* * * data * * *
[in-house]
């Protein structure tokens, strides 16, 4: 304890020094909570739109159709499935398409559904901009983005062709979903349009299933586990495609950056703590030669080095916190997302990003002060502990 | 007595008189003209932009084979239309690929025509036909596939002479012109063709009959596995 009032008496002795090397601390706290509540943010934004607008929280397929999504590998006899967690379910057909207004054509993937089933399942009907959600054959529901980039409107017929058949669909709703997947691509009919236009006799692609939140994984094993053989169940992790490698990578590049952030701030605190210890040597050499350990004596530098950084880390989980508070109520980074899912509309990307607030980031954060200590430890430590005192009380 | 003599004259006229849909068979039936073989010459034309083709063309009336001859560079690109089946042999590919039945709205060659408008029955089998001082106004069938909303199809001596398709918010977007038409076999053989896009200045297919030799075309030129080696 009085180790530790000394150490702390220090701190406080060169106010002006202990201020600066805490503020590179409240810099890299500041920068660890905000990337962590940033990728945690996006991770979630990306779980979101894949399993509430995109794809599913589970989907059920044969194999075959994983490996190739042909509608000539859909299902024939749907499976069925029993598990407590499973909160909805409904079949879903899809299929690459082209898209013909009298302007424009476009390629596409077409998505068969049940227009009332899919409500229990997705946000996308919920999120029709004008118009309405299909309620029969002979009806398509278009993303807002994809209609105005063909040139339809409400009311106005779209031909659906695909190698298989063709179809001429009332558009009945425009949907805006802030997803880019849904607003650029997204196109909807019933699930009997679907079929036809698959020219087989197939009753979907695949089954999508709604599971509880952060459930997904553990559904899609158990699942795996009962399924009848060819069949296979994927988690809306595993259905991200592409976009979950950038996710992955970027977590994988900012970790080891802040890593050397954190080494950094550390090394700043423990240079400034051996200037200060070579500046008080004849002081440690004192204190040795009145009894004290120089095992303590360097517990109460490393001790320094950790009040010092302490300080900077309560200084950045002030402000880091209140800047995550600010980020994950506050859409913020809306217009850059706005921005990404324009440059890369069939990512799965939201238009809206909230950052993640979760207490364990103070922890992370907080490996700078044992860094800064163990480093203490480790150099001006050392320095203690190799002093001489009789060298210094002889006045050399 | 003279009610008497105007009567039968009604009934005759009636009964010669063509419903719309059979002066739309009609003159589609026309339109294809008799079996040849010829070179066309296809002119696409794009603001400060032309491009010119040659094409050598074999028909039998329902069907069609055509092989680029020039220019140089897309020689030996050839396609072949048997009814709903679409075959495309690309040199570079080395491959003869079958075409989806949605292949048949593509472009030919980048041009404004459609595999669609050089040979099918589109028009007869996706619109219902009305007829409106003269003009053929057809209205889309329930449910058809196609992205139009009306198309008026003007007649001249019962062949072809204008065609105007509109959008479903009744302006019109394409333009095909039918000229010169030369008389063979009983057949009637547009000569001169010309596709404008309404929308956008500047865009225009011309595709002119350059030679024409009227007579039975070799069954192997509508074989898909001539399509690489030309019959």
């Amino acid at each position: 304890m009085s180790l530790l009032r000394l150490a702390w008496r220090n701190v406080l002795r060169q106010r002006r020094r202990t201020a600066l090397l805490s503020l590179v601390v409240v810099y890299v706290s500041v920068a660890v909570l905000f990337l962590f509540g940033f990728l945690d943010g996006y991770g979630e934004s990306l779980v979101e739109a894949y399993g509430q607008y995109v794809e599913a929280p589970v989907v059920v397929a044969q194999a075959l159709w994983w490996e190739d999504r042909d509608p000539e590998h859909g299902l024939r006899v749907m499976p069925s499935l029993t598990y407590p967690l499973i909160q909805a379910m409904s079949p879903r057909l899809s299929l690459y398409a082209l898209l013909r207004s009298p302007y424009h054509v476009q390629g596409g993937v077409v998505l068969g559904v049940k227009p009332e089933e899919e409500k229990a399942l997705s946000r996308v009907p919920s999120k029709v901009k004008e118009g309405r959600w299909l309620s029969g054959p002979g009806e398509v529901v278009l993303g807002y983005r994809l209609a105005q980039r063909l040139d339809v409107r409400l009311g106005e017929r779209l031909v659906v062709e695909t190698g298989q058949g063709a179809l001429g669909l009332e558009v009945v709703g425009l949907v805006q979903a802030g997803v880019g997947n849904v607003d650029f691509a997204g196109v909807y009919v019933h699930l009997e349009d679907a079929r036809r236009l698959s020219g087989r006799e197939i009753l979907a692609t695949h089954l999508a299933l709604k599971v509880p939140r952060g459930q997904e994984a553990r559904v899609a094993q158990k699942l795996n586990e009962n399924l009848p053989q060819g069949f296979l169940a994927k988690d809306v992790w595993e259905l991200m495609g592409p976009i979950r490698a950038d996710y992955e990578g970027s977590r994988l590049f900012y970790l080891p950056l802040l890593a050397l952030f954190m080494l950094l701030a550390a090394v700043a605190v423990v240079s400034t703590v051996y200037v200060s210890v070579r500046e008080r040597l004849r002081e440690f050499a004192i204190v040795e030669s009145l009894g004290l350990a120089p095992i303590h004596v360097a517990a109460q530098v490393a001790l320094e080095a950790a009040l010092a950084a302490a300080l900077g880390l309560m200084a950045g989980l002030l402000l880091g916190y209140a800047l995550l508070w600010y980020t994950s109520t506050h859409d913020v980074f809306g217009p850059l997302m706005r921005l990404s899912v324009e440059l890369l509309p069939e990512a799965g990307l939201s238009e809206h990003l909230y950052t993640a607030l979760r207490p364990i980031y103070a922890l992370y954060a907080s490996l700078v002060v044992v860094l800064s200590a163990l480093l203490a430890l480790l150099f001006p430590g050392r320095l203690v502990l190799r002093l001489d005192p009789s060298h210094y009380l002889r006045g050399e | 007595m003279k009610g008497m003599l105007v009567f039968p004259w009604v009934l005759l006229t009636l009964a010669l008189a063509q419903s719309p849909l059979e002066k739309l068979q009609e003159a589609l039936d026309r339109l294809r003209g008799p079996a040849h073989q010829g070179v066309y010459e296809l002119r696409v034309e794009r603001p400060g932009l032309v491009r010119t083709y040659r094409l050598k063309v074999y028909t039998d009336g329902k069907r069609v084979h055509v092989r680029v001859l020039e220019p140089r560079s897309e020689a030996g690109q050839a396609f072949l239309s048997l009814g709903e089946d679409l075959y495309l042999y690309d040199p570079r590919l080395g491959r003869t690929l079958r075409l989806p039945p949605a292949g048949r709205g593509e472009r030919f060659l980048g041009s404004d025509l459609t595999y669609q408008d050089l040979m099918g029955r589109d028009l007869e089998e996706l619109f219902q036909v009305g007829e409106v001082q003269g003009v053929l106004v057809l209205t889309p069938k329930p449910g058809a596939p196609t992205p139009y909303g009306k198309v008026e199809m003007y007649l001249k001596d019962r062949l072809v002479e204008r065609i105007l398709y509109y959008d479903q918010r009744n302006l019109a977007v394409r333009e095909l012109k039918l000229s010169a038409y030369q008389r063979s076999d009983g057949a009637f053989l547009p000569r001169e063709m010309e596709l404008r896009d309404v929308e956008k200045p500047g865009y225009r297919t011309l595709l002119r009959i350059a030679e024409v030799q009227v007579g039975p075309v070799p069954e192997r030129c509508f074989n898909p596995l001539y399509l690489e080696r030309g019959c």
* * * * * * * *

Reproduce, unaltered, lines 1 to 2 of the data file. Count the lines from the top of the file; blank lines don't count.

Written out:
[in-house]
């Protein structure tokens, strides 16, 4: 304890020094909570739109159709499935398409559904901009983005062709979903349009299933586990495609950056703590030669080095916190997302990003002060502990 | 007595008189003209932009084979239309690929025509036909596939002479012109063709009959596995 009032008496002795090397601390706290509540943010934004607008929280397929999504590998006899967690379910057909207004054509993937089933399942009907959600054959529901980039409107017929058949669909709703997947691509009919236009006799692609939140994984094993053989169940992790490698990578590049952030701030605190210890040597050499350990004596530098950084880390989980508070109520980074899912509309990307607030980031954060200590430890430590005192009380 | 003599004259006229849909068979039936073989010459034309083709063309009336001859560079690109089946042999590919039945709205060659408008029955089998001082106004069938909303199809001596398709918010977007038409076999053989896009200045297919030799075309030129080696 009085180790530790000394150490702390220090701190406080060169106010002006202990201020600066805490503020590179409240810099890299500041920068660890905000990337962590940033990728945690996006991770979630990306779980979101894949399993509430995109794809599913589970989907059920044969194999075959994983490996190739042909509608000539859909299902024939749907499976069925029993598990407590499973909160909805409904079949879903899809299929690459082209898209013909009298302007424009476009390629596409077409998505068969049940227009009332899919409500229990997705946000996308919920999120029709004008118009309405299909309620029969002979009806398509278009993303807002994809209609105005063909040139339809409400009311106005779209031909659906695909190698298989063709179809001429009332558009009945425009949907805006802030997803880019849904607003650029997204196109909807019933699930009997679907079929036809698959020219087989197939009753979907695949089954999508709604599971509880952060459930997904553990559904899609158990699942795996009962399924009848060819069949296979994927988690809306595993259905991200592409976009979950950038996710992955970027977590994988900012970790080891802040890593050397954190080494950094550390090394700043423990240079400034051996200037200060070579500046008080004849002081440690004192204190040795009145009894004290120089095992303590360097517990109460490393001790320094950790009040010092302490300080900077309560200084950045002030402000880091209140800047995550600010980020994950506050859409913020809306217009850059706005921005990404324009440059890369069939990512799965939201238009809206909230950052993640979760207490364990103070922890992370907080490996700078044992860094800064163990480093203490480790150099001006050392320095203690190799002093001489009789060298210094002889006045050399 | 003279009610008497105007009567039968009604009934005759009636009964010669063509419903719309059979002066739309009609003159589609026309339109294809008799079996040849010829070179066309296809002119696409794009603001400060032309491009010119040659094409050598074999028909039998329902069907069609055509092989680029020039220019140089897309020689030996050839396609072949048997009814709903679409075959495309690309040199570079080395491959003869079958075409989806949605292949048949593509472009030919980048041009404004459609595999669609050089040979099918589109028009007869996706619109219902009305007829409106003269003009053929057809209205889309329930449910058809196609992205139009009306198309008026003007007649001249019962062949072809204008065609105007509109959008479903009744302006019109394409333009095909039918000229010169030369008389063979009983057949009637547009000569001169010309596709404008309404929308956008500047865009225009011309595709002119350059030679024409009227007579039975070799069954192997509508074989898909001539399509690489030309019959």